Bailey We spoke about it earlier, Darryl. Not everyone can work at places like Google and you wouldn’t want to. 90% of the jobs there are probably rubbish. The innovation that happens in places like this [Bluetree] and businesses like ours is actually far greater, so is the opportunity for individuals to drive that innovation – it happens far quicker and is more rewarding because you touch it. I spoke earlier about things like shopper marketing, experiential marketing, database management, VR and augmented reality – all these things are related to our industry and its incredible.
And what does the audience think?
Karly Lattimore [MD, BPIF Training] What’s quite interesting in terms of schools and work experience, I was at debate a few months ago and there was someone from the print industry and someone from construction – this was before I joined the print industry. One of the questions was: what students are coming through to you for work experience? And it seemed that the print and construction industries were the ones that maybe the lower achieving students are more likely to be pushed towards. There didn’t seem to be the recognition that print is a progressive industry that needs highly-skilled people. One of the other interesting things in the debate was about raising the awareness of parents. It asked parents what they thought of apprenticeships – 90% thought that apprenticeships were a great way into work, but only 30% would allow their child to go into an apprenticeship.
Bailey It’s definitely not getting through. My eldest son is doing his A levels next year and we were at school recently talking about it. I mentioned apprenticeships, because I’m exposed to them and I get to see the real value of this sort of project, and I chucked it in the mix – and you would have thought I was swearing out loud.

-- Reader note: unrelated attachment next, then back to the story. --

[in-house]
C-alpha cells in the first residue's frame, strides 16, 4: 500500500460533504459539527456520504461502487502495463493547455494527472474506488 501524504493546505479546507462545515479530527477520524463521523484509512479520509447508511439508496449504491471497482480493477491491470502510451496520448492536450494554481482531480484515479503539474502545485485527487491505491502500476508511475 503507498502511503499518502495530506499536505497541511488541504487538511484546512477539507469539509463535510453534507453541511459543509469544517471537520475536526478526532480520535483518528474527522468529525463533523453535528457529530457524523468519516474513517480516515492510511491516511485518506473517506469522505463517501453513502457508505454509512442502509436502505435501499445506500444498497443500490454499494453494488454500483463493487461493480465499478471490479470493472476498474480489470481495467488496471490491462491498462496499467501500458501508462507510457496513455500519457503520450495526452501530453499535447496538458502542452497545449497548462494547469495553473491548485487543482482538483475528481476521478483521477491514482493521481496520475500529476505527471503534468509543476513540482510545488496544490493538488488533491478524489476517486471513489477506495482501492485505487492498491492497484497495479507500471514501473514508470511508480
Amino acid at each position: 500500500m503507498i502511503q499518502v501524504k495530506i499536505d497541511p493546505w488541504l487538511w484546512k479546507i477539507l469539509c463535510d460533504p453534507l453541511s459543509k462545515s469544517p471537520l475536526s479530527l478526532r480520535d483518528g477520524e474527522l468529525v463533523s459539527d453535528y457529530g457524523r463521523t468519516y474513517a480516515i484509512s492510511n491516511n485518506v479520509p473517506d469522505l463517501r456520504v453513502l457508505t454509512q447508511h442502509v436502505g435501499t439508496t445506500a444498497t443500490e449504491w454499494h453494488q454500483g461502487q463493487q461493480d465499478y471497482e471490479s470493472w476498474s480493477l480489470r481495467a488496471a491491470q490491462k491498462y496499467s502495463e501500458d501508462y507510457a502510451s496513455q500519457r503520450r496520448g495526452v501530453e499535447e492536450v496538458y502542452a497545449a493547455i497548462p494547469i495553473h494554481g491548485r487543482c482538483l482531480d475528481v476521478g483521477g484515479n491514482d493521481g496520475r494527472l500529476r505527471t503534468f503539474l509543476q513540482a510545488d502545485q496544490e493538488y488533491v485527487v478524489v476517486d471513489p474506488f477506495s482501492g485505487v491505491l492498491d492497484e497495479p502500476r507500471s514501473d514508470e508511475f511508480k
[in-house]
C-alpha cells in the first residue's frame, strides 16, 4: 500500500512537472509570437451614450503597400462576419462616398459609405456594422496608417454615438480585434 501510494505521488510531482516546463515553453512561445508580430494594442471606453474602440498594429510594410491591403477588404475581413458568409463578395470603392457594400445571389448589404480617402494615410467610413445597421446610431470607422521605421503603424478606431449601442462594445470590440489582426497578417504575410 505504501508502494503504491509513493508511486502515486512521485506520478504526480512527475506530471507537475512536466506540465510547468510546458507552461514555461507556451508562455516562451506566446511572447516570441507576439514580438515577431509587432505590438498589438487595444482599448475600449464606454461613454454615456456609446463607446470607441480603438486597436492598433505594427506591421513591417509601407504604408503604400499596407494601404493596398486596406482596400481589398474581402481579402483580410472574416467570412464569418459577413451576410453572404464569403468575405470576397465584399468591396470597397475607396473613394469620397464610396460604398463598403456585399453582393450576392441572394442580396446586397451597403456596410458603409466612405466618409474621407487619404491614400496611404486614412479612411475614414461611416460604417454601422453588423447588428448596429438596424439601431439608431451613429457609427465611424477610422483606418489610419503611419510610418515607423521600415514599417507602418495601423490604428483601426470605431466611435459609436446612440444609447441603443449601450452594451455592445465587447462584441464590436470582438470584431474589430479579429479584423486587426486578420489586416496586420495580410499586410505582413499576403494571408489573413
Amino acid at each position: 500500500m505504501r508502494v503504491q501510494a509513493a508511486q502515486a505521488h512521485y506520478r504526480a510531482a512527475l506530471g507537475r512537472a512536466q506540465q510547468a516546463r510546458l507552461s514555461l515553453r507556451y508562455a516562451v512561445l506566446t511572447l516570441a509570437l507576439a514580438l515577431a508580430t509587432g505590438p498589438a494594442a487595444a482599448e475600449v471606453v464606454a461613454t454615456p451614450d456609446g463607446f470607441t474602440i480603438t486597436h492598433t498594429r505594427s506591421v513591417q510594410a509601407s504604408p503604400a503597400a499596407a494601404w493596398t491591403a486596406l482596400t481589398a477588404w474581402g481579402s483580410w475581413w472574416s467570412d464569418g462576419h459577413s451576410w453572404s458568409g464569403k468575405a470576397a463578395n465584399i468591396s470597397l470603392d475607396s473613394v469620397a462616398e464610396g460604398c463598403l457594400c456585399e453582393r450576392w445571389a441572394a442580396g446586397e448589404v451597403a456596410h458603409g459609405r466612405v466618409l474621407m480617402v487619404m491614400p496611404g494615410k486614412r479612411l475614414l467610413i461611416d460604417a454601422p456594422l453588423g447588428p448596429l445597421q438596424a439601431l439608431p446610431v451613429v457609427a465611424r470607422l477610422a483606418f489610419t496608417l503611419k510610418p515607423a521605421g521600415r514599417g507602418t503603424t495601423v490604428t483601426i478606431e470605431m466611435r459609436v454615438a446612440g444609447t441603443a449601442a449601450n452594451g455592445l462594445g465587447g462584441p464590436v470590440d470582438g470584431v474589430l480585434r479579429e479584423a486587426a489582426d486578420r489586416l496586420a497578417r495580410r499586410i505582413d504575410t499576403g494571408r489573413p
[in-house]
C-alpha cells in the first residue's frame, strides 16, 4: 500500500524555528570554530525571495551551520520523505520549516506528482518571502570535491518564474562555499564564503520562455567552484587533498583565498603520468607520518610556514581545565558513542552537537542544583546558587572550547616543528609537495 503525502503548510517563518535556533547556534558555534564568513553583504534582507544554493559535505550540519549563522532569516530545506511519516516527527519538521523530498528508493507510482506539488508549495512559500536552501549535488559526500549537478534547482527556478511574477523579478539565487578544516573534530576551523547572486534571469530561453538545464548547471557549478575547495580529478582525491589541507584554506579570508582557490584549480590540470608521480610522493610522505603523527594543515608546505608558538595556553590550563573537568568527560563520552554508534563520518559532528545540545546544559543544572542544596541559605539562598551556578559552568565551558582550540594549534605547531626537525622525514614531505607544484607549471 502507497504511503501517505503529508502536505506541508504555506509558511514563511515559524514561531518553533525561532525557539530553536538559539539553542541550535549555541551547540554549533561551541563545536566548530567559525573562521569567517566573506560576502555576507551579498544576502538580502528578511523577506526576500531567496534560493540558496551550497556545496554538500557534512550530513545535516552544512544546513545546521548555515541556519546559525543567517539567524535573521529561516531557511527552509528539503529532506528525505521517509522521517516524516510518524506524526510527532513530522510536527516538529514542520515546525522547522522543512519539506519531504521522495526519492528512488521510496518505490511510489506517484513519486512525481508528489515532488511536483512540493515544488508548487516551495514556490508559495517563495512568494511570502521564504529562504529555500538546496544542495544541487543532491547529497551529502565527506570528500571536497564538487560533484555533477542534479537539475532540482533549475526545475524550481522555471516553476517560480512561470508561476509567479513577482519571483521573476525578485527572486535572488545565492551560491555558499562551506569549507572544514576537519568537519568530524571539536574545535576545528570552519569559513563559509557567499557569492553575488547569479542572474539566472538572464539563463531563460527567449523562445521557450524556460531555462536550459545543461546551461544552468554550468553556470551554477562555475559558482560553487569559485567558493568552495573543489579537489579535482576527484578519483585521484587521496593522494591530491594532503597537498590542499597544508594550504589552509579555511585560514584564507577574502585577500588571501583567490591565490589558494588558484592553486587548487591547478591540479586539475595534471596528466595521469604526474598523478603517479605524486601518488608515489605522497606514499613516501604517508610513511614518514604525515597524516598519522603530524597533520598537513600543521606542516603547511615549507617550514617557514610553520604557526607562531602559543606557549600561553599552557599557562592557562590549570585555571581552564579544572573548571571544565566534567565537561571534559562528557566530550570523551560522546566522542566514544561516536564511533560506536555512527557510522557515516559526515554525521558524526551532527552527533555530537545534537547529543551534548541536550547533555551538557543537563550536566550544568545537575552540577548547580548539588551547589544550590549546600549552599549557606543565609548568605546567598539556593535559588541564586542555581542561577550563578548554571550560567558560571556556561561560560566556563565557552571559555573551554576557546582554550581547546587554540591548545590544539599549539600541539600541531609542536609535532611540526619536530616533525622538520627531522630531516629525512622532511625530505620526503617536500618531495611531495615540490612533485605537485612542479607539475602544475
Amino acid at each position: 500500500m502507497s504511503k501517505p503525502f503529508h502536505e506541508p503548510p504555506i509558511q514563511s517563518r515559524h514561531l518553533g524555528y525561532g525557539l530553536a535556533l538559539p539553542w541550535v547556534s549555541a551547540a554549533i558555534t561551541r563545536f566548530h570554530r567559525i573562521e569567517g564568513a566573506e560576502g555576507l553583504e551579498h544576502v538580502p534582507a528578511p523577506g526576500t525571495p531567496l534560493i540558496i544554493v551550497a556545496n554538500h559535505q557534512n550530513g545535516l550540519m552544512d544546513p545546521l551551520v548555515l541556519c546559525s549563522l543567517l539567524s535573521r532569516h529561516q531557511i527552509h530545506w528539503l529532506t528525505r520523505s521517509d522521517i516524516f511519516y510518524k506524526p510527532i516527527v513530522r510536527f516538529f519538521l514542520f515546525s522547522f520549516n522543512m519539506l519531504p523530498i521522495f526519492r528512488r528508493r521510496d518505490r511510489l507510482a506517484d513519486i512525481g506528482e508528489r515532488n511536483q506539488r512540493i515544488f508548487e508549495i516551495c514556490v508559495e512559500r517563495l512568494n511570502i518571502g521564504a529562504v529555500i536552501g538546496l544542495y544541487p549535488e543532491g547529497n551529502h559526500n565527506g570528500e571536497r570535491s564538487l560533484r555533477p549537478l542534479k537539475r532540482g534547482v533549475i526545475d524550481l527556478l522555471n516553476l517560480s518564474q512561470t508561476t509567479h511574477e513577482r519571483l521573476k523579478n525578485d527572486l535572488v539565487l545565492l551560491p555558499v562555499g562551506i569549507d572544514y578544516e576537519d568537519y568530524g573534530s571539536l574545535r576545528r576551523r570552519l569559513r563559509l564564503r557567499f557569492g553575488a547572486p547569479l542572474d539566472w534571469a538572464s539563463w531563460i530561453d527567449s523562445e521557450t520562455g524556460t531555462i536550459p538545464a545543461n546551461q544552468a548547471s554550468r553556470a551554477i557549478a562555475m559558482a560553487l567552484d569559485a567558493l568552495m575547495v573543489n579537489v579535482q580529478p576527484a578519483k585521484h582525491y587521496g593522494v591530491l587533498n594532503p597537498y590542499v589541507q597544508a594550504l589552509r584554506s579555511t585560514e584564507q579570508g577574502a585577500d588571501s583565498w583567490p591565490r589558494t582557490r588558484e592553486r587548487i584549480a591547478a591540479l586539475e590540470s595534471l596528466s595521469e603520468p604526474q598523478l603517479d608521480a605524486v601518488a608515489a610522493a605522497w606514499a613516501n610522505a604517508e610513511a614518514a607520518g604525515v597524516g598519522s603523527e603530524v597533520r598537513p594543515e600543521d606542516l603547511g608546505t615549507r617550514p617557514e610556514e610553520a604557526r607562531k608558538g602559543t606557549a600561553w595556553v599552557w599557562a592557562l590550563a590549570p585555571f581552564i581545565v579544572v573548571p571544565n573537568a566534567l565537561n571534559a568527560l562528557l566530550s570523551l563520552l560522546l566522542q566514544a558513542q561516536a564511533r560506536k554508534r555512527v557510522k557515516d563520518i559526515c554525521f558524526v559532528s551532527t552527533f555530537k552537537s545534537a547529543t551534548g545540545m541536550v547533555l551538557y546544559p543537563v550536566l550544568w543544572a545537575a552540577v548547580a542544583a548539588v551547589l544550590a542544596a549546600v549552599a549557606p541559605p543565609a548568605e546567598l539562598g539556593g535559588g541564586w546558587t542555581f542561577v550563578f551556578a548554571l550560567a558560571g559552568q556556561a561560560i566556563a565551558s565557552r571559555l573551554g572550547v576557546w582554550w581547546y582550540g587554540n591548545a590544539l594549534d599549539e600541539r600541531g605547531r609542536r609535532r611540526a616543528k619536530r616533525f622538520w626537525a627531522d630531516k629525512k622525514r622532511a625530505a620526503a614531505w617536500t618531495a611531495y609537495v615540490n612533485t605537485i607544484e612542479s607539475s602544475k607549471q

Elrington I have friends who finished uni last year and I think that they feel like I did two years ago when I started my apprenticeship. So I’m two years ahead of them in some respects, because they’re going into a work environment now and its completely new to them, because lectures don’t prepare you for that.
But then how can we change the perception of apprenticeships, if it’s not just the schools and the kids, but also the parents that need to be convinced – how do we do that?
Daly I’m not sure of the precise numbers now, but two years ago we put together some numbers on two 16-year-olds – one does A level onto university and the other starts an apprenticeship. The apprenticeship calculations are done on the basic apprenticeship wage and if you take into the account the cost of going to university, less the lost income, so the debt that they’re accumulating, and what the apprentice is earning at the end of a 10-year period, the apprentice is £70,000 ahead of the person who went to university. That’s a very nice deposit on a house. The numbers will have changed a bit, but that is the reality of it.
Daly There was also a study published at the end of last year that showed that other than your Oxbridge universities, your earning levels are the same for HE and FE. It was always the story that we were sold that we should go to university because your earning potential over a lifetime would be higher – that is no longer the case. And even with Oxbridge, it’s higher, but it’s a minimal amount.